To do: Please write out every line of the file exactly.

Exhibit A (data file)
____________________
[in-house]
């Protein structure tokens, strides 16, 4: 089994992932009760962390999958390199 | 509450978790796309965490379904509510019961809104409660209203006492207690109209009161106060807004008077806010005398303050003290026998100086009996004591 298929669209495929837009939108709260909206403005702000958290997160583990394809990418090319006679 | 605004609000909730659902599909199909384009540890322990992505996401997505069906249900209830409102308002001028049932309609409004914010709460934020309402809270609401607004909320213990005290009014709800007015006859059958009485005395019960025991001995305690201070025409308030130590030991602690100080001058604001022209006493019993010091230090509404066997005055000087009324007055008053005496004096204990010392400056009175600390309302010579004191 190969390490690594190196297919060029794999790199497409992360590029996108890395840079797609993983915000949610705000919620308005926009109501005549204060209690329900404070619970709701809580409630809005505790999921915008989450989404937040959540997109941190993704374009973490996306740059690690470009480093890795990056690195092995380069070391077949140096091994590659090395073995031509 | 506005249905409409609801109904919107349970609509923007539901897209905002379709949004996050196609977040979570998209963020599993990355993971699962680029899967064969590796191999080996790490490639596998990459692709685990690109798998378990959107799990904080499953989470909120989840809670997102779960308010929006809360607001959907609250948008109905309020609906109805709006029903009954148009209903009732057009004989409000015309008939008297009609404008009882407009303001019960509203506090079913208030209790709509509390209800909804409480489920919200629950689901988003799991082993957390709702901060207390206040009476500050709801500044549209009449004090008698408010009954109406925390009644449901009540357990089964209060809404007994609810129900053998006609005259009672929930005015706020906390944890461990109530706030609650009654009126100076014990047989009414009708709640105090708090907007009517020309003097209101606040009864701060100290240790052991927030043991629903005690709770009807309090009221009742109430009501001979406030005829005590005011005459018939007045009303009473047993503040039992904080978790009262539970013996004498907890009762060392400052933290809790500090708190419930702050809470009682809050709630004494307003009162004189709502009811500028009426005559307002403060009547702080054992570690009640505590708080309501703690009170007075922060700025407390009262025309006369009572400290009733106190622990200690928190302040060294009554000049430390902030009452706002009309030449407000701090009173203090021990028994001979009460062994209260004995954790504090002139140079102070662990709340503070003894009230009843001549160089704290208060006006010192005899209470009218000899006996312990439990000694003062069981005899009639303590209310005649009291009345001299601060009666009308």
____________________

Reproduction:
[in-house]
């Protein structure tokens, strides 16, 4: 089994992932009760962390999958390199 | 509450978790796309965490379904509510019961809104409660209203006492207690109209009161106060807004008077806010005398303050003290026998100086009996004591 298929669209495929837009939108709260909206403005702000958290997160583990394809990418090319006679 | 605004609000909730659902599909199909384009540890322990992505996401997505069906249900209830409102308002001028049932309609409004914010709460934020309402809270609401607004909320213990005290009014709800007015006859059958009485005395019960025991001995305690201070025409308030130590030991602690100080001058604001022209006493019993010091230090509404066997005055000087009324007055008053005496004096204990010392400056009175600390309302010579004191 190969390490690594190196297919060029794999790199497409992360590029996108890395840079797609993983915000949610705000919620308005926009109501005549204060209690329900404070619970709701809580409630809005505790999921915008989450989404937040959540997109941190993704374009973490996306740059690690470009480093890795990056690195092995380069070391077949140096091994590659090395073995031509 | 506005249905409409609801109904919107349970609509923007539901897209905002379709949004996050196609977040979570998209963020599993990355993971699962680029899967064969590796191999080996790490490639596998990459692709685990690109798998378990959107799990904080499953989470909120989840809670997102779960308010929006809360607001959907609250948008109905309020609906109805709006029903009954148009209903009732057009004989409000015309008939008297009609404008009882407009303001019960509203506090079913208030209790709509509390209800909804409480489920919200629950689901988003799991082993957390709702901060207390206040009476500050709801500044549209009449004090008698408010009954109406925390009644449901009540357990089964209060809404007994609810129900053998006609005259009672929930005015706020906390944890461990109530706030609650009654009126100076014990047989009414009708709640105090708090907007009517020309003097209101606040009864701060100290240790052991927030043991629903005690709770009807309090009221009742109430009501001979406030005829005590005011005459018939007045009303009473047993503040039992904080978790009262539970013996004498907890009762060392400052933290809790500090708190419930702050809470009682809050709630004494307003009162004189709502009811500028009426005559307002403060009547702080054992570690009640505590708080309501703690009170007075922060700025407390009262025309006369009572400290009733106190622990200690928190302040060294009554000049430390902030009452706002009309030449407000701090009173203090021990028994001979009460062994209260004995954790504090002139140079102070662990709340503070003894009230009843001549160089704290208060006006010192005899209470009218000899006996312990439990000694003062069981005899009639303590209310005649009291009345001299601060009666009308």